Blog, life, Plants and Herbs

Come. Let us frolic among the violets and- *upset bird noises*

I struggle with setting up and changing routines. I thrive with structure, though it’s very difficult for me to adhere to, and I don’t like having to move things around. This isn’t to say I don’t like spontaneity — but I need to schedule opportunities for spontaneity around the stuff I gotta do. Maybe it’s my Virgoan tendencies, maybe it’s the unmedicated ADHD and the fact that I have the executive function of a brine shrimp. Who knows!

A vase of flowers and jar of chalk next to an open day planner.
You want spontaneity? I can be spontaneous for four hours next Thursday.

Anyhow, all of this is a roundabout way of explaining how my partner and I went to frolic with the polycorns and run amongst the brain trees. See, we try to hit up farmers’ markets whenever feasible. This is partially out of a desire to shop local, our duty to support our community, the need to make sure the market keeps happening in our city, and also because the food is way better (and generally cheaper) than our other options here.

A head of lettuce growing from the ground.
A fresh lettuce with the roots still on absolutely beats the metaphorical balls off of an anemic head of iceberg, and I do not apologize to anyone.

There’s only one problem — the market we usually visit is open on Sunday, and we had a Thing scheduled for that day. So, we roused ourselves on Saturday to go track down another farmers’ market, which meant that the morning I usually spend sleeping in (and being slept on, in turn, by a small orange cat), I instead spent buying produce, cheese, a batch of really kickass empanadas, et al.

This meant that both partner and I were bright eyed and bushy tailed, with a whole afternoon ahead of us and nothing to do with it. I suggested a walk, so we went to find an entrance to this pretty little local trail.

As it turns out? It was a really good idea.

We didn’t walk very far, but there wasn’t a need to. The area we found was carpeted with violets, and a little flowering dogwood had burst into a riot of bright pink blooms. There was even what may have been an apple tree nearby — it’s hard to tell, because a lot of that branch of Rosaceae look similar when they flower — perfuming the air with a bright, sweet scent. Some deer had evidently paused there, leaving tracks in the soft, damp sand.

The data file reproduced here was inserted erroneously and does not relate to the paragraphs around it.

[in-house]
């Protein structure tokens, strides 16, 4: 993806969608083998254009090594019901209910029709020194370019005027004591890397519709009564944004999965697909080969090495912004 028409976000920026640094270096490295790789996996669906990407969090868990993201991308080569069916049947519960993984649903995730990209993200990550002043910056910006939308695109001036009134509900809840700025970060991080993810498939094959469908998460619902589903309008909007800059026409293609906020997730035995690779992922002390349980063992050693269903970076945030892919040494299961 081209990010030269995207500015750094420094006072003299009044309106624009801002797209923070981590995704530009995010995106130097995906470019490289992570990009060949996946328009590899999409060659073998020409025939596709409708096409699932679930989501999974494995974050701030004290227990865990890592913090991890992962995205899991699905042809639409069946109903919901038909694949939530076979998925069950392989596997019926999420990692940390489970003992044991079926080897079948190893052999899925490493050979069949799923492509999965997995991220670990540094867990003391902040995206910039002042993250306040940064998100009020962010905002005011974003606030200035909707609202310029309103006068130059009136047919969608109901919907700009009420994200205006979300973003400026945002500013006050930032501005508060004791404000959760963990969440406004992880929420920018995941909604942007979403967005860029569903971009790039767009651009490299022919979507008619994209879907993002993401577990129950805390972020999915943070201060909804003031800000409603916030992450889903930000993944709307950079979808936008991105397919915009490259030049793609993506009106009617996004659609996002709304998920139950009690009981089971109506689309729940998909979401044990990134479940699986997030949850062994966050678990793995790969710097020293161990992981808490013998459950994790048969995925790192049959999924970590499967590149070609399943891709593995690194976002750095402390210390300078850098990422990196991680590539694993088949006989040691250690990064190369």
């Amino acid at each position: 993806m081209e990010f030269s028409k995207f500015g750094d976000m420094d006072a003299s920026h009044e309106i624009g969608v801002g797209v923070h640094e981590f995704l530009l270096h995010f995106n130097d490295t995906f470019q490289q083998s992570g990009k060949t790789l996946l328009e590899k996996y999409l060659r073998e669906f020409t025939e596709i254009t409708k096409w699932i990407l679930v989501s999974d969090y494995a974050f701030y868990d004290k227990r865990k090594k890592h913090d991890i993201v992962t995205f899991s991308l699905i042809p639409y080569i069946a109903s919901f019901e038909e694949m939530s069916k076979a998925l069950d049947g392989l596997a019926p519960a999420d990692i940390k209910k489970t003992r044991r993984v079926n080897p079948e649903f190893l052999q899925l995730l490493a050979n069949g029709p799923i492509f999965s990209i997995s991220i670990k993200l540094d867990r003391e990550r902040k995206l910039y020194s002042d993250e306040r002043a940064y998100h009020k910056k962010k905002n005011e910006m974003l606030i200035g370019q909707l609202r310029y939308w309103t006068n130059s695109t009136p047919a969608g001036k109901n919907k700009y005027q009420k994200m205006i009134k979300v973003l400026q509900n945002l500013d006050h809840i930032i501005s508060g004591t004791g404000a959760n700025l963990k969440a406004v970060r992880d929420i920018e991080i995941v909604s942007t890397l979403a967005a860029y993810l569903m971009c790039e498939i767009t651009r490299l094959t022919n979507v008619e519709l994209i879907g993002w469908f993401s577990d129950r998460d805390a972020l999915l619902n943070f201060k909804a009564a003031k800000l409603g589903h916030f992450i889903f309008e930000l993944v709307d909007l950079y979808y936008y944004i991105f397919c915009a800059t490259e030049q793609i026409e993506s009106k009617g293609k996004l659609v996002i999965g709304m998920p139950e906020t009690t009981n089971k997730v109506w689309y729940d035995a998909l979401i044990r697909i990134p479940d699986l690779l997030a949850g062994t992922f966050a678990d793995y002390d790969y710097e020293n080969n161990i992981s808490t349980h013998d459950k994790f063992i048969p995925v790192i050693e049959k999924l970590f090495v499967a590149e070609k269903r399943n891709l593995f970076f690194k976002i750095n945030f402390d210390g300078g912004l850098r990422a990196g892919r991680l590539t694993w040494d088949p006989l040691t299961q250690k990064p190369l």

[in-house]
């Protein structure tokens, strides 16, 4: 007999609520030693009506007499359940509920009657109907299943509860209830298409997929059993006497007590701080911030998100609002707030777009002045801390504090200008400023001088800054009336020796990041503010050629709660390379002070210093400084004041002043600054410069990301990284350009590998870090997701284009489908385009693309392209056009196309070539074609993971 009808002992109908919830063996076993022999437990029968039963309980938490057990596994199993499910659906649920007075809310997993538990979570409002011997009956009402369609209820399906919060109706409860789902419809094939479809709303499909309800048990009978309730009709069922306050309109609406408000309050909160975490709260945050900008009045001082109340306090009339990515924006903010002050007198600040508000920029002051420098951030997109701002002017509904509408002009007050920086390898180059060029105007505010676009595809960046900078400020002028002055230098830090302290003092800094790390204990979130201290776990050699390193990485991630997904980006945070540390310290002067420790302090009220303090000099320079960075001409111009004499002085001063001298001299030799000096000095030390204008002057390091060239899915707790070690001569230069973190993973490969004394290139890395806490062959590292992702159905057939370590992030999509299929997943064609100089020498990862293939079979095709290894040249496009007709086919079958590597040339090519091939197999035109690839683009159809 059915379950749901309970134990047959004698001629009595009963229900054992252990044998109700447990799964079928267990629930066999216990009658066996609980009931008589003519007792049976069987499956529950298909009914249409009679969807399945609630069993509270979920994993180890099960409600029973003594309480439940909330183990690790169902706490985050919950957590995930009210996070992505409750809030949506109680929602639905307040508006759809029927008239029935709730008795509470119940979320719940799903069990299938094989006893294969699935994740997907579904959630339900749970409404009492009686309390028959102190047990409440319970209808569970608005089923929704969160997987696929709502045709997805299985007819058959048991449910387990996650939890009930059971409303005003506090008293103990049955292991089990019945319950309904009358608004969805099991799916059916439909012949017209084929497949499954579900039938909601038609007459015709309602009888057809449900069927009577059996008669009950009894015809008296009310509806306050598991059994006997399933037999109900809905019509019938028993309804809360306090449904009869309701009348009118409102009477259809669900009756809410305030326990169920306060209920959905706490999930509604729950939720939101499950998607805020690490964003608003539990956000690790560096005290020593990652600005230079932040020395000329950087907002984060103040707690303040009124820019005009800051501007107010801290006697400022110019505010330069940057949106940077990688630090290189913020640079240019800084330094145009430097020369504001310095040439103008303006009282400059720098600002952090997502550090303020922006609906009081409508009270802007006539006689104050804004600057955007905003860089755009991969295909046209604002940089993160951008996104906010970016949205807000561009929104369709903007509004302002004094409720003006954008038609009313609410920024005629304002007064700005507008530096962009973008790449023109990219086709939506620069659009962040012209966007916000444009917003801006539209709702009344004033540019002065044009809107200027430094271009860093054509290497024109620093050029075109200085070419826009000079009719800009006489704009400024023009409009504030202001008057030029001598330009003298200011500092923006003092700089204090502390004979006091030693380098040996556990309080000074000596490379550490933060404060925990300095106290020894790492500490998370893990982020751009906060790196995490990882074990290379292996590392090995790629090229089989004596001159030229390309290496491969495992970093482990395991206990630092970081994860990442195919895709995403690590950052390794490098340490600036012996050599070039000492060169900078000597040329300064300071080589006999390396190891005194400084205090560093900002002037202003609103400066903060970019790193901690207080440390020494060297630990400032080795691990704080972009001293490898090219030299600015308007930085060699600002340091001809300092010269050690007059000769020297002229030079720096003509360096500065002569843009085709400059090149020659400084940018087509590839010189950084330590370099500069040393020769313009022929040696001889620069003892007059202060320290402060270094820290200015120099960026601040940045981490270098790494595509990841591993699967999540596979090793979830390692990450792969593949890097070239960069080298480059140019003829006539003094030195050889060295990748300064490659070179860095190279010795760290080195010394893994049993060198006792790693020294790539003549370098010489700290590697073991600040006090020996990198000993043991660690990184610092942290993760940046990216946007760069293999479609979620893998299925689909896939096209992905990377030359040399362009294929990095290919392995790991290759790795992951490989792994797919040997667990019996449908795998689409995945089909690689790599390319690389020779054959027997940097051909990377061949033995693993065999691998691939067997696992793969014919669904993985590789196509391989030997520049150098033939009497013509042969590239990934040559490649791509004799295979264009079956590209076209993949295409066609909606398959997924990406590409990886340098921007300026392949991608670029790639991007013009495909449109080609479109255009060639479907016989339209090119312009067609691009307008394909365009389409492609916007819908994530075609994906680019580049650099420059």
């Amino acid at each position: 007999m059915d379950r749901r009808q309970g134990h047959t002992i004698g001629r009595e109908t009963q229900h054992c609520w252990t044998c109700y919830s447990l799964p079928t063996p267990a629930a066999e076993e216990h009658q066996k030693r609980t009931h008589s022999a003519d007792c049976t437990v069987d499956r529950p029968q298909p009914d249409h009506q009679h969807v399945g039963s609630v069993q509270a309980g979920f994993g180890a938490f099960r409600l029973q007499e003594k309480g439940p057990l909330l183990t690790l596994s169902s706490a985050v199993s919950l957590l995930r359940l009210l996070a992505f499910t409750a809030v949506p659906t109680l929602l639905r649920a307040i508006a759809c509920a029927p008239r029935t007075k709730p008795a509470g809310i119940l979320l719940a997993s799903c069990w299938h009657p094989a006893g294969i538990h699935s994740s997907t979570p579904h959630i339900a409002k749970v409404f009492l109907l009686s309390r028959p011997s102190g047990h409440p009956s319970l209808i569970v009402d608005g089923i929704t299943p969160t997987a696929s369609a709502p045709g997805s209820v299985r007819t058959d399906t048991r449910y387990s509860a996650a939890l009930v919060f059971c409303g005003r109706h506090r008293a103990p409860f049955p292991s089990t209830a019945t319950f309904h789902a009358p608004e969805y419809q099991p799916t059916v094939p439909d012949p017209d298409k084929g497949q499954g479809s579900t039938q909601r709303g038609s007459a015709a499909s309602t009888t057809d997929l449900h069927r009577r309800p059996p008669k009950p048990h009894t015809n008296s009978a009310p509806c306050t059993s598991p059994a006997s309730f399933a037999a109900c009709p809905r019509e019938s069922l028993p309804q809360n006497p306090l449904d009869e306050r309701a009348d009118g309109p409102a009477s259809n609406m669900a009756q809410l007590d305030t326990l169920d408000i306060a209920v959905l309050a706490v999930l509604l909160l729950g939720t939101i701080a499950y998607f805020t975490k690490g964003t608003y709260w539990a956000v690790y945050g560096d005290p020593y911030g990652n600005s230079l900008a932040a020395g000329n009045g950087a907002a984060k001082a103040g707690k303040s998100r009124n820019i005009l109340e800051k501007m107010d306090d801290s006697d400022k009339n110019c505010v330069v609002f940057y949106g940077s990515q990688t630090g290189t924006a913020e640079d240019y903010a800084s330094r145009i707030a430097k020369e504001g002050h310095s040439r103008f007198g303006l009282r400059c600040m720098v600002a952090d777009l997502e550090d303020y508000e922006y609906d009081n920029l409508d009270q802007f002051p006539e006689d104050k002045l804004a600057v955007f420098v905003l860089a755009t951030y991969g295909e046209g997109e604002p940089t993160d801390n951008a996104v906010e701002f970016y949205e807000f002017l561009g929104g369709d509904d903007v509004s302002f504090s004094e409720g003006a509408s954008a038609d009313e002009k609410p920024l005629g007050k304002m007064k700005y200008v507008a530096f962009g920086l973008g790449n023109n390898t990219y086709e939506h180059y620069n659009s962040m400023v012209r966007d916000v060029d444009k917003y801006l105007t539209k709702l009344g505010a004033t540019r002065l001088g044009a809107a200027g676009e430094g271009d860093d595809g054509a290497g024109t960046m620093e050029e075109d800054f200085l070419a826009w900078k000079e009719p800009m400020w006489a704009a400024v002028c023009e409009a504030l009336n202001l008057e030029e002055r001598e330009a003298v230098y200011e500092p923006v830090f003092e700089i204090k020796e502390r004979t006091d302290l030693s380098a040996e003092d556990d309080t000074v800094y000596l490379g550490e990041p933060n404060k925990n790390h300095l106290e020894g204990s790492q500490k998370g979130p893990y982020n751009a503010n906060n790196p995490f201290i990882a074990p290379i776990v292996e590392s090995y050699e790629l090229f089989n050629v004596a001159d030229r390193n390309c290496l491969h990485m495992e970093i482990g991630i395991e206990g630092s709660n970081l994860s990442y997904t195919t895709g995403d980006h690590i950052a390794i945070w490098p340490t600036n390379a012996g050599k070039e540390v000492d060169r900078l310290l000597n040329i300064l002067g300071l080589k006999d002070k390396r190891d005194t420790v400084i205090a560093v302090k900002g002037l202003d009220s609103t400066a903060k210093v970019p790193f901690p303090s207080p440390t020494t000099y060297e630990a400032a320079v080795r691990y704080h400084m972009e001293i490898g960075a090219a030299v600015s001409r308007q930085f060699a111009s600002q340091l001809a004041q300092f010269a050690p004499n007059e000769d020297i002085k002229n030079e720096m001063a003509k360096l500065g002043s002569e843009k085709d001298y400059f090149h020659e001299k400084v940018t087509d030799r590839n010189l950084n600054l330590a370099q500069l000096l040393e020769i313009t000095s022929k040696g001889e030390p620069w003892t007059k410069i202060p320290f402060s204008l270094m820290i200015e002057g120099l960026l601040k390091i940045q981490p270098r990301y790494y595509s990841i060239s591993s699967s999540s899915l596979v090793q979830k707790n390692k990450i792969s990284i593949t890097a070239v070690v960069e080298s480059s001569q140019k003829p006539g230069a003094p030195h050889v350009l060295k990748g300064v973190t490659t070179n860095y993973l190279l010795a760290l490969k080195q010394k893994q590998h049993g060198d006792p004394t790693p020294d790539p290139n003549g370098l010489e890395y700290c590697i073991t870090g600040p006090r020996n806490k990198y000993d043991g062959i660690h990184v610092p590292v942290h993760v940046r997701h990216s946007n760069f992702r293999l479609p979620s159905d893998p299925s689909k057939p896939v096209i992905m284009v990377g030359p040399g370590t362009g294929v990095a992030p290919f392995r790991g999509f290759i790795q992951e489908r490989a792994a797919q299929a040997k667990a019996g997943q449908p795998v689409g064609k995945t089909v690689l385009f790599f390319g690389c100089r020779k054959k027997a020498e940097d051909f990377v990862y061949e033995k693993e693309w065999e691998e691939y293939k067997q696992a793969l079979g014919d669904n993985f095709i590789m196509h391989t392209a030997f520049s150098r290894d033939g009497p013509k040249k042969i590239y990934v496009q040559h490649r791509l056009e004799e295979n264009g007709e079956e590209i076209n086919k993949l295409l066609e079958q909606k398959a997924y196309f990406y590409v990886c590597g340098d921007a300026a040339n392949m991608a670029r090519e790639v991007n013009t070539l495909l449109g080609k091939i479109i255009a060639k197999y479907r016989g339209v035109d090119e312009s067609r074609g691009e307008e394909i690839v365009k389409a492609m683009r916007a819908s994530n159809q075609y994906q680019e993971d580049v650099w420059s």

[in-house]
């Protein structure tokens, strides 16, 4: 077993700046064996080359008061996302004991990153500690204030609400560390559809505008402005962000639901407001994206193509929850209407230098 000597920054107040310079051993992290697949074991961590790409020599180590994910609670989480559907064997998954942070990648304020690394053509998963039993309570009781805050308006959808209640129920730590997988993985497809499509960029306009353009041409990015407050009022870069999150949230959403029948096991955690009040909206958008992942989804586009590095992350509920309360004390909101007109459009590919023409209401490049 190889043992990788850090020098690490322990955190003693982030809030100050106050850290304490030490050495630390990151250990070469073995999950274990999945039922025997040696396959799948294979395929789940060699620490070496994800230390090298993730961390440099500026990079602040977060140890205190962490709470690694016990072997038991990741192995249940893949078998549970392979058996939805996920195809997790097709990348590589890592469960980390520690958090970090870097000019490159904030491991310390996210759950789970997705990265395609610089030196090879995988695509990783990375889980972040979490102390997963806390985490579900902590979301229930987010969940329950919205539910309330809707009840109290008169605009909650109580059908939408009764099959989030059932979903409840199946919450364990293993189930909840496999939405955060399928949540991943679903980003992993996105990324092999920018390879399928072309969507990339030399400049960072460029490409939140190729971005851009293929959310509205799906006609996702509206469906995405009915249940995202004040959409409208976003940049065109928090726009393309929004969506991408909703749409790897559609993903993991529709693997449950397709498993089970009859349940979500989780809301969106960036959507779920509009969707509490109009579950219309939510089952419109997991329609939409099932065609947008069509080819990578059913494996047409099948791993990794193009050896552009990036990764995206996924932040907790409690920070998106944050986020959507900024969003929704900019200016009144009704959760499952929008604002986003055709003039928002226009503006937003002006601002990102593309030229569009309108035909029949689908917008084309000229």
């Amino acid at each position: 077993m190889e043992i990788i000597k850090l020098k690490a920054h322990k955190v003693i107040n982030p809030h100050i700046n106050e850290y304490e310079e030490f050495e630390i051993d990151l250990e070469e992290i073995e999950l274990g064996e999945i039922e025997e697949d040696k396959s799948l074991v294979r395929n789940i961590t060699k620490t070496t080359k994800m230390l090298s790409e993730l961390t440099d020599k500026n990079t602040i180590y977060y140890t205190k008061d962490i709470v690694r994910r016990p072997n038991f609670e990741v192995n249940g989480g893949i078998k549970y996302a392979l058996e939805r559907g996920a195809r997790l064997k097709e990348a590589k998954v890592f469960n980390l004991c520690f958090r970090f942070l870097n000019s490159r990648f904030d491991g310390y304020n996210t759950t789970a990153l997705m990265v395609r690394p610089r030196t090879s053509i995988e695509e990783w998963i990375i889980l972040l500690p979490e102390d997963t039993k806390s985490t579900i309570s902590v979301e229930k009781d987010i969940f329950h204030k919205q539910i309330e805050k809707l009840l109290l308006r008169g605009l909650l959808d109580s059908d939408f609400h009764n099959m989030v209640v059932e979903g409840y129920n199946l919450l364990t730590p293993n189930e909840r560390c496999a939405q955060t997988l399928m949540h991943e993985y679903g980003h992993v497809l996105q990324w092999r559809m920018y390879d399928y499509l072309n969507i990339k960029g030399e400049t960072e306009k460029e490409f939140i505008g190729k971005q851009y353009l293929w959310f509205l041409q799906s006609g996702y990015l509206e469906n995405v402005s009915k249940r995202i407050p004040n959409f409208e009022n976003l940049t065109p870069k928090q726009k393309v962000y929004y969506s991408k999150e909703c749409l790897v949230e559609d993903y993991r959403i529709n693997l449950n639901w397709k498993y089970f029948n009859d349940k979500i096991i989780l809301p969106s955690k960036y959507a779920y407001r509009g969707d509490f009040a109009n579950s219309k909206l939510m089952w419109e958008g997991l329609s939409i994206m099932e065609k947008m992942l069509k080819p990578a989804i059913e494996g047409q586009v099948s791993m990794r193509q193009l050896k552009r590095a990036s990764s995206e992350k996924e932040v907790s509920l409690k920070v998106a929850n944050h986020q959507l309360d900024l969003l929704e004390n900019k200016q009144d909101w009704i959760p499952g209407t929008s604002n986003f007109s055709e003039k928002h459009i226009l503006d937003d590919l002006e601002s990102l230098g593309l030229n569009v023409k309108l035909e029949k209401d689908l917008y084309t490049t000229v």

The trail was full of dogs, too, from an adorable miniature schnauzer, to a huge, sleek, jet-black pit bull. (His ears were cropped, and he crossed the little footbridge before his owners did. When I first saw him, a tiny caveman part of my mind warned that I might somehow be looking at a panther. I’d say this is silly and ridiculous, but this is also a world where the Tiger King exists and zebras just kind of wandered around the DC area for a while.)

My partner and I looked for four-leaf clovers between the sweet purple and white violets, poked around the shore of the nearby creek, and picked up litter along the trail.

A faded, wet, beaten-up sign saying "Love thy neighbor, no exceptions. Black lives matter. God is love. LGBTQ+ people are of sacred worth."
Even the litter here is extremely wholesome.

Then, in the midst of this sweet, flowery idyll, I heard what could only be described as the sound of someone trying to feed an uncooperative bagpipe into a garbage disposal. There was a crashing noise, the crunch and rustle of leaves, and a pair of shapes darting through the trees.

Well, one was darting. One was kind of… scramble-flailing? Whatever it was, it wasn’t flying and it wasn’t falling, but it looked extremely uncomfortable.

A large crow had chased a falcon to the end of his family’s territory, and was in the process of escorting the interloper out (with violence). I’d read about crows doing this, had even seen videos of it, but nothing compared to the sight of that massive, almost eerily silent corvid turning an entire-ass raptor into a crying mess.

Now, I had a front row seat. I was fortunate enough to be standing right where there was a break in the trees, which gave me a really good view of the whole situation. It happened too fast for me to record any of it, though it had the same kind of weird time-dilation you experience watching a car crash. It was an amazing experience, though, and I felt honored to have been privy to it.